I often see papers which analytically solve a set of ODEs taking into account the different timescales over which each of the variables change. For example, one might have a set of ODEs

$$\frac{dA}{dt} = \text{constant} $$ $$\frac{dB}{dt} = f(B,C) $$ $$ \frac{dC}{dt} = g(B,C)$$

where $f(B,C)$, $g(B,C)$ are just arbitrary functions of $B,C$.

Now $A$ changes over a timescale $T_A$ which is very short (i.e. $dA/dt = \text{constant}$ is big) whilst $B,C$ change over the same timescale $T_{BC}$ which is long.

In this case can someone explain how the set of ODEs could be solved (perturbatively, approximately, etc.) taking into account the different timescales?

  • $\begingroup$ Usually one takes $\Delta t$ to be the minimum of the timesteps $\endgroup$ – Kyle Kanos Nov 22 '19 at 1:48
  • $\begingroup$ You have 3 functions but one of them ($A$) is independent of the other two ($B$ and $C$). Are you looking for a proof or the general concept or examples? $\endgroup$ – DanielTuzes Dec 6 '19 at 14:02

I think the technique you are looking for is the so-called adiabatic decoupling, used in quantum physics quite often, where they refer to it as adiabatic approximation.

Let's suppose you have 2 variables $A$ and $B$ and * $A$ changes fast in time with a characteristic time value $T_A$, but in a limited range, and much above $T_A$, an expected value of $A$ can be expressed as a function of $B(t)$ * $B$ changes slowly in time with a characteristic time value $T_B$. It's value is not necessary limited.

Your differential equations are then

\begin{gathered} \frac{{dA\left( t \right)}}{{dt}} = f\left( {A\left( t \right),B\left( t \right)} \right), \hfill \\ \frac{{dB\left( t \right)}}{{dt}} = g\left( {A\left( t \right),B\left( t \right)} \right). \hfill \\ \end{gathered}

Because $B$ changes slowly, you keep the value of $B$ constant at around $t \in {t_0} \pm \delta {T_B}$, for some small value $\delta$. You approximate $f$ with $\tilde f$ around $B(t_0)$ and go for the solution of the equation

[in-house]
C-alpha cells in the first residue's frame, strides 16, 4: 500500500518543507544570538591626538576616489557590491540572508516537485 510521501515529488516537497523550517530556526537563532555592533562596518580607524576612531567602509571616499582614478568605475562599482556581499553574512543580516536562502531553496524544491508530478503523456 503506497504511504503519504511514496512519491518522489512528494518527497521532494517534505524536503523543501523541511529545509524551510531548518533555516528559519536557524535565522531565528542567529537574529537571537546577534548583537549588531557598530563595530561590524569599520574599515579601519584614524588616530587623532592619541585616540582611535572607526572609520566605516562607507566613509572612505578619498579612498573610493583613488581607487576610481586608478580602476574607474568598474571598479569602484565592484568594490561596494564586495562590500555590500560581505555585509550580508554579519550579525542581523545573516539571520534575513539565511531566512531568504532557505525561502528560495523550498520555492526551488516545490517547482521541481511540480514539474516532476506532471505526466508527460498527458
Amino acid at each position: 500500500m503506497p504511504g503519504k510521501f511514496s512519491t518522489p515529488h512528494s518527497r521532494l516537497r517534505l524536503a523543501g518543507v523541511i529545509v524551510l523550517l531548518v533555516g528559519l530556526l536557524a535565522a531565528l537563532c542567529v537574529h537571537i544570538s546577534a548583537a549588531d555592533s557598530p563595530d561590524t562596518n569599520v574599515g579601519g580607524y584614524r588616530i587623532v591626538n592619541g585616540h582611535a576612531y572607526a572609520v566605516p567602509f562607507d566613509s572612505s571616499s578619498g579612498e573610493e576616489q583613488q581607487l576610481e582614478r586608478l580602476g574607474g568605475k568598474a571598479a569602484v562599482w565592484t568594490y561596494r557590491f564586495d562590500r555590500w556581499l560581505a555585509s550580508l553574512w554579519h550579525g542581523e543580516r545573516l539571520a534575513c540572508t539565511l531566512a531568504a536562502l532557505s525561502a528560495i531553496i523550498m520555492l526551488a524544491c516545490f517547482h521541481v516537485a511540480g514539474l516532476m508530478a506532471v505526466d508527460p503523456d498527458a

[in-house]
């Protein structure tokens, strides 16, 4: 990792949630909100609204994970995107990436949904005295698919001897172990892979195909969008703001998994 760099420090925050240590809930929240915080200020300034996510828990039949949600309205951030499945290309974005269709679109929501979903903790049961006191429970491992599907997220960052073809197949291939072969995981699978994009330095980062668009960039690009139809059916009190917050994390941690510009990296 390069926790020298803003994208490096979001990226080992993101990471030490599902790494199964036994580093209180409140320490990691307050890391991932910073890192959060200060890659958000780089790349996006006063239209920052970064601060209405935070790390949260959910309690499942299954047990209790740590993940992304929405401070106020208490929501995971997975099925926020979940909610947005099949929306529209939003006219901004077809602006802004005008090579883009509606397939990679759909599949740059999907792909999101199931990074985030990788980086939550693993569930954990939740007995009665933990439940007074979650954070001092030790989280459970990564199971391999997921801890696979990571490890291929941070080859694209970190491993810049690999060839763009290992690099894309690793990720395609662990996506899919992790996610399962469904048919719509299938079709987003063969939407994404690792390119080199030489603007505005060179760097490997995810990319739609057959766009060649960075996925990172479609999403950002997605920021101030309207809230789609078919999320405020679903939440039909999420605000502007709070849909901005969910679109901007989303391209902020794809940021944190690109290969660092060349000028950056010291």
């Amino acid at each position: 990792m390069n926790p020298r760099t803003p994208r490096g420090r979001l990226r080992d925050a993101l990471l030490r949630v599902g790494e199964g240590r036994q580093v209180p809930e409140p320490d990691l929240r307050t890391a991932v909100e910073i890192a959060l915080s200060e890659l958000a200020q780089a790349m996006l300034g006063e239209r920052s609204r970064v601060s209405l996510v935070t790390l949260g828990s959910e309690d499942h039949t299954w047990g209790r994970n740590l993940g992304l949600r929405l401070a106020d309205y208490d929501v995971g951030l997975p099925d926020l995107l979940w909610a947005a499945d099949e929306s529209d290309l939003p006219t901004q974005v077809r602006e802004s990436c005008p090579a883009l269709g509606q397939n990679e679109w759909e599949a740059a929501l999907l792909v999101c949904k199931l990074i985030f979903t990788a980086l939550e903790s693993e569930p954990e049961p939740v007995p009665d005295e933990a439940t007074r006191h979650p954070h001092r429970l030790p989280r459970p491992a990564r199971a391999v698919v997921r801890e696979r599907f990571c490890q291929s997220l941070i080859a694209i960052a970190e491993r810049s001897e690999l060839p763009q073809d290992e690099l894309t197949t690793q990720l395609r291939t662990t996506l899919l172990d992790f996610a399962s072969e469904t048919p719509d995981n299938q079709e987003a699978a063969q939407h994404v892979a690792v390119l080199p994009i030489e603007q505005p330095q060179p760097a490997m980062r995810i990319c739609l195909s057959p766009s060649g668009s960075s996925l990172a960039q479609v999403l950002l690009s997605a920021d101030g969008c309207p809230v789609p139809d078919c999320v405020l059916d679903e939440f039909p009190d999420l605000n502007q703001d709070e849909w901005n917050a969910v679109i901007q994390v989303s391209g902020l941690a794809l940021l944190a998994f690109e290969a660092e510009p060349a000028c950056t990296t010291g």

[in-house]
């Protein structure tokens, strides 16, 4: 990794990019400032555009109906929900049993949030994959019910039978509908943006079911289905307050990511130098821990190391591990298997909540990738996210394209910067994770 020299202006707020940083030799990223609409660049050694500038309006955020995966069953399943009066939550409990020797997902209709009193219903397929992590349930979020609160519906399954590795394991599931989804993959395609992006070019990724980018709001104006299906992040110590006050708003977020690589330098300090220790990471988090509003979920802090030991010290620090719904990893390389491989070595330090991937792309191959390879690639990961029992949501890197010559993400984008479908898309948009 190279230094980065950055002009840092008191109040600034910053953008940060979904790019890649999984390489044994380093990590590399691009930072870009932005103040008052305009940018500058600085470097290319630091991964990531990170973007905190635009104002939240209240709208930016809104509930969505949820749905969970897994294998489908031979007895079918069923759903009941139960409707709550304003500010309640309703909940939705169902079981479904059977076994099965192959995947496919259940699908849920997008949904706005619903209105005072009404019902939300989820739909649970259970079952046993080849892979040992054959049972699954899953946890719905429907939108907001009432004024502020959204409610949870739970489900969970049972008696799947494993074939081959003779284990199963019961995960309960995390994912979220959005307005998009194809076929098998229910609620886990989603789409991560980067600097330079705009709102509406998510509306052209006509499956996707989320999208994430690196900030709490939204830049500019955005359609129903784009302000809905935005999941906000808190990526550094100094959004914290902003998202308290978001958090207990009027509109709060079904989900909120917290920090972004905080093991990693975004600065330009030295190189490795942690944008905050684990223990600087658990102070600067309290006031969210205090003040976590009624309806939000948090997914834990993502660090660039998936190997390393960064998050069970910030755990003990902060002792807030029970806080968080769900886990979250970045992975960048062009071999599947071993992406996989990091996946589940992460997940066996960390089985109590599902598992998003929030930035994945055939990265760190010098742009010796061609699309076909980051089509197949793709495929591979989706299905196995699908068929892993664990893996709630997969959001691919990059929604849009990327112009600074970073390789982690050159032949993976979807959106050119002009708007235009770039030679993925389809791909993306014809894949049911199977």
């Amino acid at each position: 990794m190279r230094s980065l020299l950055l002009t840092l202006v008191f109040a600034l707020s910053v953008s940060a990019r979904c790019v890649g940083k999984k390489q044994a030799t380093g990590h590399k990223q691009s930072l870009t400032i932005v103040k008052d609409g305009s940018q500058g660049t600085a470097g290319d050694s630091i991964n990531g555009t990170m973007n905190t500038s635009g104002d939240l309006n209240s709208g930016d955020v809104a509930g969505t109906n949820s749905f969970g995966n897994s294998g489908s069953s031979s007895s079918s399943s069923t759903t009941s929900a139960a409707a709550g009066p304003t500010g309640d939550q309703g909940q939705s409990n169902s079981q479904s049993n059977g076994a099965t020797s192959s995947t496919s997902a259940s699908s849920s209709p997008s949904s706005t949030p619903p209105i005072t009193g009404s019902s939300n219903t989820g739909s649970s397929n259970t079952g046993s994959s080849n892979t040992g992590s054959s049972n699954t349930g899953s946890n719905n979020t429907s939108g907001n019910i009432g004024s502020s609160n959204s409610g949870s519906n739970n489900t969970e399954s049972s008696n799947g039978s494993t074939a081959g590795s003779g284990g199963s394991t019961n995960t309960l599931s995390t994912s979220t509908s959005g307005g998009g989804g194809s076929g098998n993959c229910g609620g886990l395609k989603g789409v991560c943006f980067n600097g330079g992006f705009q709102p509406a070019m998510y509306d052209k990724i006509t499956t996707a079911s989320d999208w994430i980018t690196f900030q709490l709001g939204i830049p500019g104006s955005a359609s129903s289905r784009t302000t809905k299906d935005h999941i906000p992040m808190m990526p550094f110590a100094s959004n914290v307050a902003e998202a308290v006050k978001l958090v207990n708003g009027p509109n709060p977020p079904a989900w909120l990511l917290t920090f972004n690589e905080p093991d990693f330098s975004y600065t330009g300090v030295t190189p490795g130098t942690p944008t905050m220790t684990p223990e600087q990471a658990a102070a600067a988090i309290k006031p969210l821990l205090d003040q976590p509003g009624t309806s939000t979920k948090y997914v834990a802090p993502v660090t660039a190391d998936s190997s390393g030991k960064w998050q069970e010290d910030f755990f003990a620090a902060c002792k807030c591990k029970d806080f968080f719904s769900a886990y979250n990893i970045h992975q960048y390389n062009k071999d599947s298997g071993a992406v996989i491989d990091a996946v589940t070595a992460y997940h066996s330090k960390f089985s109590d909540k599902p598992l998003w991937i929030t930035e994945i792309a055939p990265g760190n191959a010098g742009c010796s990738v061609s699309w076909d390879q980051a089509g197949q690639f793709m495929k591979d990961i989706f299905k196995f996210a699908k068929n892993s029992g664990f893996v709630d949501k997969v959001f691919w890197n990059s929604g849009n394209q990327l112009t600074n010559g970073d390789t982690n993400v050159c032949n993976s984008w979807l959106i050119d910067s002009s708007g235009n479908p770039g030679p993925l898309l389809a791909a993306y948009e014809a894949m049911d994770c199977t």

$$\frac{{dA\left( t \right)}}{{dt}} = {{\tilde f}_{B\left( {{t_0}} \right)}}\left( {A\left( t \right)} \right).$$

The solution $A(t)$ corresponds therefore for a steady $B$ value. It can be still a function of $B$, but doesn't depend on its time derivative.

Now you convolve the 2nd equation with a good window function with a width in the order of $T_A$. You get

$$\frac{{d\left\langle {B\left( t \right)} \right\rangle }}{{dt}} = \left\langle {g\left( {A\left( t \right),B\left( t \right)} \right)} \right\rangle.$$

In a hopefully lucky case you act with the $\left\langle \bullet \right\rangle $ operator on the arguments individually resulting in an equation of $$\frac{{d\left\langle {B\left( t \right)} \right\rangle }}{{dt}} = g\left( {\left\langle {A\left( t \right)} \right\rangle ,\left\langle {B\left( t \right)} \right\rangle } \right).$$ You approximate $A$ with $\tilde A$ so that $\left\langle {A\left( t \right)} \right\rangle \approx \left\langle {{{\tilde A}_{B\left( {{t_0}} \right)}}\left( t \right)} \right\rangle = {f_2}\left( {\left\langle {B\left( t \right)} \right\rangle } \right)$. What you have at this point is a differential equation for ${\left\langle {B\left( t \right)} \right\rangle }$ that does is time independent of $A$.


Balls/particles impacting the walls of a container and the container has an initial speed. What is the speed of the container?

You neglect the effect of the moving container on the balls/container and solve the differential equations for the particles (maybe in a statistical manner). Then you can and express the total force acting on the wall. The total force will have an average value if you make the average couple of times over the flight time of the balls/particles.

The net force (e.g., the weight) of the particles contributes to the total force acting on the container, but you no longer resolve the effect of each ball/particle, but use only their net effect. (The pressure can modify the shape of the container, e.g. in the case of a balloon.) You solve the differential equation for the container including the effective contribution of the particles/gas.


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